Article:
Article: The Inter-Club Agreement
17 March 2021
The Inter-Club Agreement (ICA) first came into force on 20 February 1970. It was revised in 1984, in 1996 and again in 2011.
The ICA was formulated by the International Group of P&I Clubs (IG) to provide a simple mechanism for the resolution and apportionment of liability in disputes under charterparties between Owners and Charterers as to the cause of loss and damage to cargo. The ICA anticipates that the charterparty in question is in the form of the New York Produce Exchange (NYPE) or Asbatime form charterparties.
This article deals with the incorporation of the ICA into charterparties, the claims to which the ICA applies, how the ICA apportions such claims and deals with the securing of these claims.
Incorporation of the ICA
The parties to a charterparty have to incorporate the ICA, in whole or in part, into the charterparty. It does not apply unless incorporated.
The words used to incorporate the ICA need to be considered with care. By way of example, in one decision , a tribunal held that a clause providing “Liability for cargo claims… shall be apportioned/settled as specified by the InterClub New York Produce Exchange Agreement effective from 1996 and its subsequent amendments”, was insufficient to incorporate the 2011 ICA as a whole, but only incorporated those provisions of the ICA dealing with liability and not those concerning security for Cargo Claims (as defined below). In light of this development, guidance from the International Group of P&I Clubs (IG) suggests that the ICA be incorporated into charterparties with the following clause:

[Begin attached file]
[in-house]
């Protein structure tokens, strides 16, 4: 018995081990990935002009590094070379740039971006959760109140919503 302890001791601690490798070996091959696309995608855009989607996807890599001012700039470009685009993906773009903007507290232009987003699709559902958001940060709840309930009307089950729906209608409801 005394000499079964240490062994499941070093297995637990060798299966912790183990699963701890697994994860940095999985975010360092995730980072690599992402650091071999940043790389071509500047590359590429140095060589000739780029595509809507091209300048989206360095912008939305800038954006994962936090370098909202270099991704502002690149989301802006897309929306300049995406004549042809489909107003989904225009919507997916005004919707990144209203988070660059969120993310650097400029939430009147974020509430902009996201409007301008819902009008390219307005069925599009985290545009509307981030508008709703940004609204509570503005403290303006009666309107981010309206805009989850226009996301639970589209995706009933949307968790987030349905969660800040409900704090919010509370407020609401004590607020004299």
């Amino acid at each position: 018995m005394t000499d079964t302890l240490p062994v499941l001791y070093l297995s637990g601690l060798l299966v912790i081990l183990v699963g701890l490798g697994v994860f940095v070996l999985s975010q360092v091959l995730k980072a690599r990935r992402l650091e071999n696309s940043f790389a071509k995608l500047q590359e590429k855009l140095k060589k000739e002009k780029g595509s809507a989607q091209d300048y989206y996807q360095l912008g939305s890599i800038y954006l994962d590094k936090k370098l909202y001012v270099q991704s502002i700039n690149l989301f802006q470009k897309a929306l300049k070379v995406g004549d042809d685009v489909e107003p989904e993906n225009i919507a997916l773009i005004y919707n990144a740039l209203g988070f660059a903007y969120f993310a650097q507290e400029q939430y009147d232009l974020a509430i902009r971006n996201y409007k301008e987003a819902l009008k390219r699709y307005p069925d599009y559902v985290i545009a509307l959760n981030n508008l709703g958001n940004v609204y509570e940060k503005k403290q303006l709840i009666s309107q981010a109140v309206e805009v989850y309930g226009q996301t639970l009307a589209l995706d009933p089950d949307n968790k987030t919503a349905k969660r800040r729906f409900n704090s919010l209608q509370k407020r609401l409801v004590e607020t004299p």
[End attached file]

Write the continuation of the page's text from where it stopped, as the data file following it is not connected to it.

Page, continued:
“Cargo claims as between Owners and the Charterers shall be governed by, secured, apportioned and settled fully in accordance with the provisions of the Inter-Club New York Produce Exchange Agreement 1996 (as amended 2011), or any subsequent modification or replacement thereof. This clause shall take precedence over any other clause or clauses in this charterparty purporting to incorporate any other version of the Inter-Club New York Produce Exchange Agreement into this charterparty”.